What happened to one-on-one or small group discussions at a friend’s home or under the shade of a supported grapevine tunnel!  I had lots of brain-nourishing discussions under the shade of my grandfather’s supported grapevine. Under that shade, I discussed life with a good cousin and my grandfather. Under that shade, we shared firsthand knowledge and experience of the better part of almost two centuries. Under that shade, we had in depth discussions while we plucked and ate world class figs right off grandpa’s three huge fig trees. Figs and philosophy go well together.  

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Kilroy Was Here

“Nothing is forever in the theater. Whatever it is, it’s here, it flares up, burns hot and then it’s gone.”

                                                                                ─ Karen, “All About Eve”

I learned and practiced theater as an art, but was unable to break the strongest of all barriers against a successful career: I had ‘no name’ other than my own. Despite that, I’ve had a great time as actor, director, and acting teacher. Following, are snippets of my virtually phantom career.              

[Note: At one time or another I’ve posted articles on my website that have already referred to some of the following experiences in different contexts, not necessarily in chronological order.] 


The New York University auditorium was filled with theater art students tensely waiting to be auditioned by the Dean of the Drama Department who was to direct five Shakespeare plays for a ‘Shakespeare Festival’ consisting of five Shakespeare plays to be performed during a single week in commemoration of the Bard’s  birthday. Each of us had come prepared with a soliloquy of our choice. I selected a passage from Julius Caesar delivered by Marc Antonio, “If you have tears, prepare to shed them now.”

After each of the auditions preceding mine were delivered, the director had not made a single comment. As I walked down the aisle and onto the stage for my audition, the silence was palpable. I performed exactly as I had prepared it. At the end of my audition, I was greeted by applause from my rival actors, the director enthusiastically rushed down the aisle, shook my hand, and exclaimed, “You little devil!” 

Being physically unsuited for the role of Antonio, I was not cast in that part. But something wonderful happened backstage during the performance of Julius Caesar. The man who played Marc Antonio and I were standing in the wings waiting for our first cues. Just before he made his first entrance, he whispered to me: “You should be playing this part.”

I was physically suited for the role of Puck, played it at the festival, and something else happened that was wonderful. Alone on stage at the last of the festival’s performances, 

I delivered the last lines of A Midsummer Night’s Dream just before the final curtain of the festival. As the audience applauded, I heard a separate applause coming from the wings. The cast had gathered there to applaud me.  To this day, when I see one of my alumni on film or television I whisper, ‘Thank You.’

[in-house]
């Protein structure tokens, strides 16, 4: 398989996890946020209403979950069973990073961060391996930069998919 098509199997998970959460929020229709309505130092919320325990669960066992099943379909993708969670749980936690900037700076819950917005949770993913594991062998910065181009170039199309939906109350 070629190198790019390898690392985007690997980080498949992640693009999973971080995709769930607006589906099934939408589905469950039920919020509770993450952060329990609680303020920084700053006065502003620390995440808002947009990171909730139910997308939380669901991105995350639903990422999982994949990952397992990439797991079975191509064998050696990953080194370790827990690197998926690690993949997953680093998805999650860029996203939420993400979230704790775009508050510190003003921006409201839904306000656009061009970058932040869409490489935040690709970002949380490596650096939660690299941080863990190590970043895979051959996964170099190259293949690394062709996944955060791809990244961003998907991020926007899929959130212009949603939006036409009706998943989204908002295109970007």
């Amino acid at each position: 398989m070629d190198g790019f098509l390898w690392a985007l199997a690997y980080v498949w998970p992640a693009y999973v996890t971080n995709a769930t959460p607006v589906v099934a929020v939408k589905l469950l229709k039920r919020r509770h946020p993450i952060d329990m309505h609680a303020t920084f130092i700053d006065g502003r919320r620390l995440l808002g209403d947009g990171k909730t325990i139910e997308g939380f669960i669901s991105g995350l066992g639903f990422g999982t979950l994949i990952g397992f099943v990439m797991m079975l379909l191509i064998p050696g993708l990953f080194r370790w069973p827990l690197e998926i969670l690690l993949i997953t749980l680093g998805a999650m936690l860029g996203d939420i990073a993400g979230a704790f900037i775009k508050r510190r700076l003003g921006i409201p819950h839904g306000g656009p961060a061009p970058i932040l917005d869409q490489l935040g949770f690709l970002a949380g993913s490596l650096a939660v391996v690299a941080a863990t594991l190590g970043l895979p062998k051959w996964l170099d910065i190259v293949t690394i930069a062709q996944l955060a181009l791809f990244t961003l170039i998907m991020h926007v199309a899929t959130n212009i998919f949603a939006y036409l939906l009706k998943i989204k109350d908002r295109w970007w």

The mental anguish generated by the hopeless search for an acting job is like wandering without a purpose…worse…a sort of loitering, a  ritual popularly called, ‘The Rounds.’ Hot pavements, freezing temperatures, heavy rain…meaningless ‘cattle calls’ in trade papers enticing ‘us’ with purported casting calls…being an actor without the faintest hope of landing an acting engagement…not even a one-day film extra…let alone doing a TV commercial. All that and worse: being grateful for weekends because the rounds ritual was practiced only weekdays.


Late one Friday I had done my ’rounds’ and was about to go home but changed my mind. 

I forced myself to go to one more theater agency with which I had registered but never had visited.  As I entered the office, an agent was on the phone speaking tensely. I thought I should just leave, but having come this far, I thought I’d stay just to hand him my resume as soon as he would hang-up.

A dramatization in scripted form

[AGENT hangs-up]

ME: I dropped by to give you my resume, and I ─                                                                                     

                        [AGENT picks up script, and hands it to me.

                        Triumphant Music Under, preferably the

                       ‘Hallelujah Chorus’from Handle’s Messiah]

                                                     [Silence as I leaf through the script]

AGENT: This is Friday afternoon. The show airs live Sunday morning.

Are you good at memorizing?

ME: (cool) Yes.

AGENT: (Stares directly into my eyes) Are you sure you can do it?

ME: (Confidently) Yes.

AGENT: (Holding his stare) How sure are you?

ME: (Firmly) Absolutely.

[Music Under swells]                    


I’m in the dressing room at an ABC TV facility (channel 7)…I love the smell of greasepaint and the rush of excitement when the Stage Manager enters the room and announces, “Two minutes, Mr. Martone!” He ushers me to the position on stage where I was to begin my performance. When the narration begins I’m inspired by the moment and stand on my head although that’s not scripted. But that is what children and puppets do.